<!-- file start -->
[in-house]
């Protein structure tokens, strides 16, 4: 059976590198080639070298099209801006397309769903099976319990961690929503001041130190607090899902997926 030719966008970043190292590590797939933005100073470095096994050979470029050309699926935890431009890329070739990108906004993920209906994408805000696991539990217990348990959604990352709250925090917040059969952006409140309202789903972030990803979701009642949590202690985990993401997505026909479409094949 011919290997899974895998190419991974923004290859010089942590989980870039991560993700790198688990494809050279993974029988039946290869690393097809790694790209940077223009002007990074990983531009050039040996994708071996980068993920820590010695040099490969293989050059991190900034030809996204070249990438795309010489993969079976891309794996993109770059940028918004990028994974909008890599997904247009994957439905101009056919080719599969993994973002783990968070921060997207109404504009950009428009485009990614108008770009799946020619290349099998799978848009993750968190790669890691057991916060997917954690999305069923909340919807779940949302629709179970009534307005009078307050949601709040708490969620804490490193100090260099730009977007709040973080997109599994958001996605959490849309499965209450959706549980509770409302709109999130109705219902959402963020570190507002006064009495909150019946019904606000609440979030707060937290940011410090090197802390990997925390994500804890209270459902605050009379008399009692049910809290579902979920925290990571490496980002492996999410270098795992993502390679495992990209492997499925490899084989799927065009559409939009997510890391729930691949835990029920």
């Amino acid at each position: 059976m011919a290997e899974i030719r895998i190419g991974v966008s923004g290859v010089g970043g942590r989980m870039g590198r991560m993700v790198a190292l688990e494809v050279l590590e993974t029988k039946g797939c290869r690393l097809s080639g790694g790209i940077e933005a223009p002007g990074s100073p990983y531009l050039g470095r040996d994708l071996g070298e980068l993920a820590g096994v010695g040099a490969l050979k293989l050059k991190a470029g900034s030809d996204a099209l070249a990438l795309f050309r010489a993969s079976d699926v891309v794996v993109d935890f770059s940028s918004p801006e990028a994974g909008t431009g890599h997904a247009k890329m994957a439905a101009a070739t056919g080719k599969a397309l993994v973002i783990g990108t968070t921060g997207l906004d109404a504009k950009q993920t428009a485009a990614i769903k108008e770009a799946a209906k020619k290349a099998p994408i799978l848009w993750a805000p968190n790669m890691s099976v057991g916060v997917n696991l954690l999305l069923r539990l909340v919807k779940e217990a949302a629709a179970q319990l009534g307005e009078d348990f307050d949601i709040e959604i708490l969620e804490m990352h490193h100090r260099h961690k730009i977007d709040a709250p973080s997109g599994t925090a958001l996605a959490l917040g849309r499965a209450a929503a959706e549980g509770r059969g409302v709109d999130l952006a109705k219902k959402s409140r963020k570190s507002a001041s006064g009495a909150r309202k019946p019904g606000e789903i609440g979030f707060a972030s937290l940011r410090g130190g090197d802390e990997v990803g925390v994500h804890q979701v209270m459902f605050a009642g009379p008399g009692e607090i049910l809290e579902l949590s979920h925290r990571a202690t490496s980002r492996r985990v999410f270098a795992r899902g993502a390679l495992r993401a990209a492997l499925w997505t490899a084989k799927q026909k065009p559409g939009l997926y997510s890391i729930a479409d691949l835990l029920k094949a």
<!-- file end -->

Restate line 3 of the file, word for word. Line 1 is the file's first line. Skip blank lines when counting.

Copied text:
């Amino acid at each position: 059976m011919a290997e899974i030719r895998i190419g991974v966008s923004g290859v010089g970043g942590r989980m870039g590198r991560m993700v790198a190292l688990e494809v050279l590590e993974t029988k039946g797939c290869r690393l097809s080639g790694g790209i940077e933005a223009p002007g990074s100073p990983y531009l050039g470095r040996d994708l071996g070298e980068l993920a820590g096994v010695g040099a490969l050979k293989l050059k991190a470029g900034s030809d996204a099209l070249a990438l795309f050309r010489a993969s079976d699926v891309v794996v993109d935890f770059s940028s918004p801006e990028a994974g909008t431009g890599h997904a247009k890329m994957a439905a101009a070739t056919g080719k599969a397309l993994v973002i783990g990108t968070t921060g997207l906004d109404a504009k950009q993920t428009a485009a990614i769903k108008e770009a799946a209906k020619k290349a099998p994408i799978l848009w993750a805000p968190n790669m890691s099976v057991g916060v997917n696991l954690l999305l069923r539990l909340v919807k779940e217990a949302a629709a179970q319990l009534g307005e009078d348990f307050d949601i709040e959604i708490l969620e804490m990352h490193h100090r260099h961690k730009i977007d709040a709250p973080s997109g599994t925090a958001l996605a959490l917040g849309r499965a209450a929503a959706e549980g509770r059969g409302v709109d999130l952006a109705k219902k959402s409140r963020k570190s507002a001041s006064g009495a909150r309202k019946p019904g606000e789903i609440g979030f707060a972030s937290l940011r410090g130190g090197d802390e990997v990803g925390v994500h804890q979701v209270m459902f605050a009642g009379p008399g009692e607090i049910l809290e579902l949590s979920h925290r990571a202690t490496s980002r492996r985990v999410f270098a795992r899902g993502a390679l495992r993401a990209a492997l499925w997505t490899a084989k799927q026909k065009p559409g939009l997926y997510s890391i729930a479409d691949l835990l029920k094949a």